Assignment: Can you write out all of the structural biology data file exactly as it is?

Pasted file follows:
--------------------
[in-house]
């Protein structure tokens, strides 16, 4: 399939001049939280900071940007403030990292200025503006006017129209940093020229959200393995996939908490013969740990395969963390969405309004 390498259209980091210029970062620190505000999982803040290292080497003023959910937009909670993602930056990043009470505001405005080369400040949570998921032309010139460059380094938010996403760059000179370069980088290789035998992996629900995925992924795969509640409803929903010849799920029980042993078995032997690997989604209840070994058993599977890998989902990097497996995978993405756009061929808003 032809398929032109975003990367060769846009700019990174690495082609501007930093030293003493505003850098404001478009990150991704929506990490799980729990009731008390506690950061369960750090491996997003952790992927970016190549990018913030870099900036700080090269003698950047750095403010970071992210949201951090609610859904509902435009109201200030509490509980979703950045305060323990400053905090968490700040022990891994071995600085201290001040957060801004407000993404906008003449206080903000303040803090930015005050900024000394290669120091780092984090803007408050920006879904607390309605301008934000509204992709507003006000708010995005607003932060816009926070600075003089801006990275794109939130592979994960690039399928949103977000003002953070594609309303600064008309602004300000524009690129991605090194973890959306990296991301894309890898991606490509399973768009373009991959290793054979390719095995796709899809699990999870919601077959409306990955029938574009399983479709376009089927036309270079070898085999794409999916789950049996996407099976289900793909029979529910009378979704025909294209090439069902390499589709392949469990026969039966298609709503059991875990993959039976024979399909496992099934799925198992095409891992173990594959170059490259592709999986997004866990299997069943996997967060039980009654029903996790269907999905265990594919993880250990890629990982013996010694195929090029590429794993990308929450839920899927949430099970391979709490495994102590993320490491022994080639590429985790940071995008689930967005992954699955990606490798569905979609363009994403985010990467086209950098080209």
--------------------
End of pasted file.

[in-house]
């Protein structure tokens, strides 16, 4: 399939001049939280900071940007403030990292200025503006006017129209940093020229959200393995996939908490013969740990395969963390969405309004 390498259209980091210029970062620190505000999982803040290292080497003023959910937009909670993602930056990043009470505001405005080369400040949570998921032309010139460059380094938010996403760059000179370069980088290789035998992996629900995925992924795969509640409803929903010849799920029980042993078995032997690997989604209840070994058993599977890998989902990097497996995978993405756009061929808003 032809398929032109975003990367060769846009700019990174690495082609501007930093030293003493505003850098404001478009990150991704929506990490799980729990009731008390506690950061369960750090491996997003952790992927970016190549990018913030870099900036700080090269003698950047750095403010970071992210949201951090609610859904509902435009109201200030509490509980979703950045305060323990400053905090968490700040022990891994071995600085201290001040957060801004407000993404906008003449206080903000303040803090930015005050900024000394290669120091780092984090803007408050920006879904607390309605301008934000509204992709507003006000708010995005607003932060816009926070600075003089801006990275794109939130592979994960690039399928949103977000003002953070594609309303600064008309602004300000524009690129991605090194973890959306990296991301894309890898991606490509399973768009373009991959290793054979390719095995796709899809699990999870919601077959409306990955029938574009399983479709376009089927036309270079070898085999794409999916789950049996996407099976289900793909029979529910009378979704025909294209090439069902390499589709392949469990026969039966298609709503059991875990993959039976024979399909496992099934799925198992095409891992173990594959170059490259592709999986997004866990299997069943996997967060039980009654029903996790269907999905265990594919993880250990890629990982013996010694195929090029590429794993990308929450839920899927949430099970391979709490495994102590993320490491022994080639590429985790940071995008689930967005992954699955990606490798569905979609363009994403985010990467086209950098080209």